At least four jobs are at risk following Charles Taylor Managing Agency’s (CTMA) decision to close its loss-making Syndicate 1884’s property book, Re-Insurance understands.

It is believed those facing the axe include lead property underwriter and industry veteran Stephen Woodward.

Sources told this publication that there will be job losses from Standard Syndicate 1884 which is set to close its property account after running at a loss for three years consecutively.

Four-to-five property underwriters are believed to be facing a redundancy process although the company has refused requests for comment.

Among those affected is thought to be industry veteran Stephen Woodward.

Woodward joined in January 2018 as head of property to develop the syndicate’s property portfolio, following a career that spans over 30 years and includes notable stints at Paris Re, Partner Re and Swiss Re.

The syndicate and the turnkey Managing agency is known to be under the watchful eye of Lloyd’s performance director Jon Hancock following consecutive losses since its formation in 2015.

Re-Insurance first revealed in June that Hancock was cracking down on under-performing syndicates, threatening them with closure if their results did not improve, following a meeting with market CEOs on 24 May.

After last year’s £2bn market loss, syndicates have come under pressure to either cut back or withdraw entirely from classes of business that cannot be returned to profitability.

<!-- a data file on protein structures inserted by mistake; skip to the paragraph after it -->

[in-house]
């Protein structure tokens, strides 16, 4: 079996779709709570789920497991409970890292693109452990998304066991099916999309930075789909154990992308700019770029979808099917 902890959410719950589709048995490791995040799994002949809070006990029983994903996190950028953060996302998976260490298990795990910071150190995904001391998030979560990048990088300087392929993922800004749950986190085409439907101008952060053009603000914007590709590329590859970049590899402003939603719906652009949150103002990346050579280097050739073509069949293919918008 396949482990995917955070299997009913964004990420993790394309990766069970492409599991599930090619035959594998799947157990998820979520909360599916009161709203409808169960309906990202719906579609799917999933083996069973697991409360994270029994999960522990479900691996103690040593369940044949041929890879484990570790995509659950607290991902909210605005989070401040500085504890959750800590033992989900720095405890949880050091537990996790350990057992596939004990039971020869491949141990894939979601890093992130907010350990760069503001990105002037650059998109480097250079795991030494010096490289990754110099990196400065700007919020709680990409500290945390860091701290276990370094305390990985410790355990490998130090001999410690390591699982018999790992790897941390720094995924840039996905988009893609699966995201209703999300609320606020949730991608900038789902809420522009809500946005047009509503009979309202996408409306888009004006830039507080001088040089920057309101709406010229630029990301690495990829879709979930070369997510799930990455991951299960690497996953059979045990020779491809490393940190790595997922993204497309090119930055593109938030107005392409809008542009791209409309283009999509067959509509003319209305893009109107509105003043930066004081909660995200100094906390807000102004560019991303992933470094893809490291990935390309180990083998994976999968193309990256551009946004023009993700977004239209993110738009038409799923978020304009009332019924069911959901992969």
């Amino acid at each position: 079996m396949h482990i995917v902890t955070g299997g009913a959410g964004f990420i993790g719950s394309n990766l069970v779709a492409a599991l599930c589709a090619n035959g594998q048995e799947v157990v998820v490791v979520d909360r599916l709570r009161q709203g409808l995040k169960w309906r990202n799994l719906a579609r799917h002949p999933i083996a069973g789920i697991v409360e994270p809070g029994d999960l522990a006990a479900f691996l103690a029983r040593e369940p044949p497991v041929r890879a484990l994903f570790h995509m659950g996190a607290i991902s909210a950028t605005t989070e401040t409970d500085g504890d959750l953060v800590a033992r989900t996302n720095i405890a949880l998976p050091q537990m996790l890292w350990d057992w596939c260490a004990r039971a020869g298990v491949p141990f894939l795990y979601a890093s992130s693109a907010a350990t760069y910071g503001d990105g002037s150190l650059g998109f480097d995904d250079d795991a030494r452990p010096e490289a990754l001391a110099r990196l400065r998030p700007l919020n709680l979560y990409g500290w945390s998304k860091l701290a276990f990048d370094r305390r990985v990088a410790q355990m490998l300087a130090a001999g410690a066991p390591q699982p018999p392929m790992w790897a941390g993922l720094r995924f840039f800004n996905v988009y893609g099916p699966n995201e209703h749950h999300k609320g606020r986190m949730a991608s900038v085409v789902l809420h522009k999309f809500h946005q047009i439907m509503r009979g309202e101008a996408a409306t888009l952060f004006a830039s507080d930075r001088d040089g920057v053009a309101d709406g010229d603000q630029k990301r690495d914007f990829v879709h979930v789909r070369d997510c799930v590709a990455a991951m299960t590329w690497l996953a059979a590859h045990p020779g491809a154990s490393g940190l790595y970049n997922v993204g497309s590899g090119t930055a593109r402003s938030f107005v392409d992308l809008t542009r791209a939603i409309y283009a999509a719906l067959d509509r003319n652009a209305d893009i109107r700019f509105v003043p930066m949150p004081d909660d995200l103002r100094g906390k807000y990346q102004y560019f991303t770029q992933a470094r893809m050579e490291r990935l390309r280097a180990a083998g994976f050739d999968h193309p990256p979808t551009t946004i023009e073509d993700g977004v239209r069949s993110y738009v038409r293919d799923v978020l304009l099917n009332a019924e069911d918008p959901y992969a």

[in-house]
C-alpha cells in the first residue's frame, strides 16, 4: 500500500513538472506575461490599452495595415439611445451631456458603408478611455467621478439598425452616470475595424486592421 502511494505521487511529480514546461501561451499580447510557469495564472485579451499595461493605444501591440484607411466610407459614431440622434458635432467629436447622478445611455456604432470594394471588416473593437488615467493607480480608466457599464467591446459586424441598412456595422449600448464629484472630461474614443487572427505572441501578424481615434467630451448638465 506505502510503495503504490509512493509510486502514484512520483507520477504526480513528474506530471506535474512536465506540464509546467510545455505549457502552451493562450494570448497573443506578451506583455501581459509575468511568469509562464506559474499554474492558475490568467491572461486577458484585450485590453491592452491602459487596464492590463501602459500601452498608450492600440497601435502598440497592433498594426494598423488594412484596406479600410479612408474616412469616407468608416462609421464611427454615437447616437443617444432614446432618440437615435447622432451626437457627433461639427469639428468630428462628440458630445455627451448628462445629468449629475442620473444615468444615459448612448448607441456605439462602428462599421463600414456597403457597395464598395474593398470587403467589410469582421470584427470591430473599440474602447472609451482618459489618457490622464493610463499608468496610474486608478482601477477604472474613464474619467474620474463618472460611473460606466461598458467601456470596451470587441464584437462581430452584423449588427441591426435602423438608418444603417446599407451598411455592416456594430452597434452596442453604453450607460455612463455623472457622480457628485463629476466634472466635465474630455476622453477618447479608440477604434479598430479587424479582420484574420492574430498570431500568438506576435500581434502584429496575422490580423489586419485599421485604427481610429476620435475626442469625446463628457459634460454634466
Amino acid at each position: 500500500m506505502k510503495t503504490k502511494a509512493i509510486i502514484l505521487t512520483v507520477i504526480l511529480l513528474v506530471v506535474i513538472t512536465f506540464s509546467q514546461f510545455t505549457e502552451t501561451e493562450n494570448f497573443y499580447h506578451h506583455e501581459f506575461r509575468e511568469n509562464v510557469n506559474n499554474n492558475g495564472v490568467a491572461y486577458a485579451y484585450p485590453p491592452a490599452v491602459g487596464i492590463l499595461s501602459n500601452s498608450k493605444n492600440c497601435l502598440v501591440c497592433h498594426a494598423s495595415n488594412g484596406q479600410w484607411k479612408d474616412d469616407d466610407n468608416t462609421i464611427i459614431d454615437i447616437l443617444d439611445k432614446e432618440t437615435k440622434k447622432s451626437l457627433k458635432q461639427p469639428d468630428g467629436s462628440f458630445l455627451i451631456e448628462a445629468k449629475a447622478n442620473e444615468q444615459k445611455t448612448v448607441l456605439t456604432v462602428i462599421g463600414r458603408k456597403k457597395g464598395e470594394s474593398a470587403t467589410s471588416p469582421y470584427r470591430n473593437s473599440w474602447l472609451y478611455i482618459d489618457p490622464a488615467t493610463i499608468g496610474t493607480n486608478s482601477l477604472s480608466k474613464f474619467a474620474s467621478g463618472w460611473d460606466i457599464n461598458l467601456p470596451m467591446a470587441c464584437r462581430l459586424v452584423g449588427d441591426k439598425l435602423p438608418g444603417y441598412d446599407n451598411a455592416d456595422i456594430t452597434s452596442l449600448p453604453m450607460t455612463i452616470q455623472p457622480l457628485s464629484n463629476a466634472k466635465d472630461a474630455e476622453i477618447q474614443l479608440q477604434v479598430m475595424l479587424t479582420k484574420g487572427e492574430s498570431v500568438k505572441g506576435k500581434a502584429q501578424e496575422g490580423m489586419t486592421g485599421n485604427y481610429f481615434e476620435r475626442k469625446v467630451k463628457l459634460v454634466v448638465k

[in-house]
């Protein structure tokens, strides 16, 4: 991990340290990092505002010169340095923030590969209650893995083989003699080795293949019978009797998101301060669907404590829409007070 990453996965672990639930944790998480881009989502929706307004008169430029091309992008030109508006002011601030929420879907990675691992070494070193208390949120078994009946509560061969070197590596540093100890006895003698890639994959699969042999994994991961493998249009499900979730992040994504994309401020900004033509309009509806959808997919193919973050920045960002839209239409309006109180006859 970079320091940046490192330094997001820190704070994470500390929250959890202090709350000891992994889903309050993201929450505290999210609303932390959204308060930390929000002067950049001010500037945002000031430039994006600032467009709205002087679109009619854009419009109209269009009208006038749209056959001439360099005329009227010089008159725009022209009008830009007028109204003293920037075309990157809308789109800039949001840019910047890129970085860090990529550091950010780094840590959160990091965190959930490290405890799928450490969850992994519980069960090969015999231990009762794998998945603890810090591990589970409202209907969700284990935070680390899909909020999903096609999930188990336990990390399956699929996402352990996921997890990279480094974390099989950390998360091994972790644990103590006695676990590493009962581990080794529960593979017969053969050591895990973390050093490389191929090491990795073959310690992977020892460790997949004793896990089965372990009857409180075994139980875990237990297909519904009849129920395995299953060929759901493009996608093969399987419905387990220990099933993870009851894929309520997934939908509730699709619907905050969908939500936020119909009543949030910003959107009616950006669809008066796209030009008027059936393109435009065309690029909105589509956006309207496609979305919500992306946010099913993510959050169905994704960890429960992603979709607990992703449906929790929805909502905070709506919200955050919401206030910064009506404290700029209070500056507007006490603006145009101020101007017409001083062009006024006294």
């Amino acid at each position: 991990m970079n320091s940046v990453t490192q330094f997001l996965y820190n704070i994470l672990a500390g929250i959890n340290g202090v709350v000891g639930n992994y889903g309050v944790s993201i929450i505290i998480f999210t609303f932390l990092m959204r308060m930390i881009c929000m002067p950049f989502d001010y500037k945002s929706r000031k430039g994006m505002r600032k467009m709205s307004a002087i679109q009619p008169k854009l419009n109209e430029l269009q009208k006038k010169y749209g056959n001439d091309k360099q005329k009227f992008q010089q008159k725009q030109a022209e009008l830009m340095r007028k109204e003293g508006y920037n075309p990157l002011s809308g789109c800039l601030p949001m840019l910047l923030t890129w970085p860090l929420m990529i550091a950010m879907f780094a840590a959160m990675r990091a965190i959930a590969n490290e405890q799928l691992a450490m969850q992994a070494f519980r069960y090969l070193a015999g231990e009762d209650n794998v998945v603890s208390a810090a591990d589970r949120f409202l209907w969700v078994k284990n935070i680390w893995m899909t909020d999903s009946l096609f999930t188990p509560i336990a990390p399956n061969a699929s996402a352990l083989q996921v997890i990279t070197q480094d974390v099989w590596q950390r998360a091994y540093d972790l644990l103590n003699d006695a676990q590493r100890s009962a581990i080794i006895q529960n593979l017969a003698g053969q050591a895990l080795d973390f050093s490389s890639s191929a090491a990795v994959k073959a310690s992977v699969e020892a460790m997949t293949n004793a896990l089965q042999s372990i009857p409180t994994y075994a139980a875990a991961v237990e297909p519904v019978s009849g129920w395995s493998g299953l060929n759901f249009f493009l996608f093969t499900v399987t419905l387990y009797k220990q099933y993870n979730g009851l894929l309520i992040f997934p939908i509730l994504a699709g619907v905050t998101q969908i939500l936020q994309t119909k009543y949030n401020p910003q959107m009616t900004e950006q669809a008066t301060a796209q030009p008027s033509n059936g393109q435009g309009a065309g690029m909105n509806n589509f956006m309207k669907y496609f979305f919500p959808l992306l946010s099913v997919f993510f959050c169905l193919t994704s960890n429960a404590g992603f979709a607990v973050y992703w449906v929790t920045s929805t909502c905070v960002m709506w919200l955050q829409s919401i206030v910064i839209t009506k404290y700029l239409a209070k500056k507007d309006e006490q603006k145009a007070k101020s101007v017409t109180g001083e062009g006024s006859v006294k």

In Monte Carlo earlier this week, Hancock confirmed a consequence of his approach could see Lloyd’s shrink its top line next year.

Serially under-performing syndicates have also been warned that they face being ordered to go into run-off if they cannot present a coherent plan of returning to profit. The Syndicate – which began trading in 2015 – has yet to make a profit. Its capital is provided by the Standard club, a UK-based P&I mutual, and is managed by CTMA on a turnkey basis.

However, CTMA is understood to be working with Lloyd’s to ameliorate its concerns and later this year former Capita executive Colin Grint joins to become CEO of the managing agency.

Late last month the Standard Syndicate said it was focusing on its “core competencies” of marine and energy.

According to its 2017 year of accounts, the Standard Syndicate reported a loss of £34.2mn and the property book ran at a net loss ratio of 162 percent with a net underwriting loss of £3.7mn in a heavy cat loss year.

In 2016, the property account ran at a net loss ratio of 105 percent and in 2015 it posted a net loss ratio of 117 percent.

In June, Re-Insurance revealed that international (non-US) property is one of the seven business classes placed under the Corporation’s microscope.

The seven classes – which were worth £6.4bn in GWP revenues to the market in 2017 – are: marine hull; cargo; power; yacht; international professional indemnity; international D&F property/binders; and overseas motor.

CTMA’s parent company, Charles Taylor plc, today reported a fall in H1 profits from £4.8mn to £0.2mn caused by exceptional costs relating to restructuring initiatives. Underlying - or “adjusted” – profits were up, said the company.

As part of its results statement today, Charles Taylor said: “The syndicate strengthened its underwriting team in H1 2018 with the objective of improving its underwriting performance, which has been below expectations in its early years of operation”.

It added: “However insurance market conditions continue to be difficult; as a result, Lloyd’s has been increasingly scrutinising the perfor- mance of all Lloyd’s syndicates, resulting in a more challenging operating environment for The Standard Syndicate”.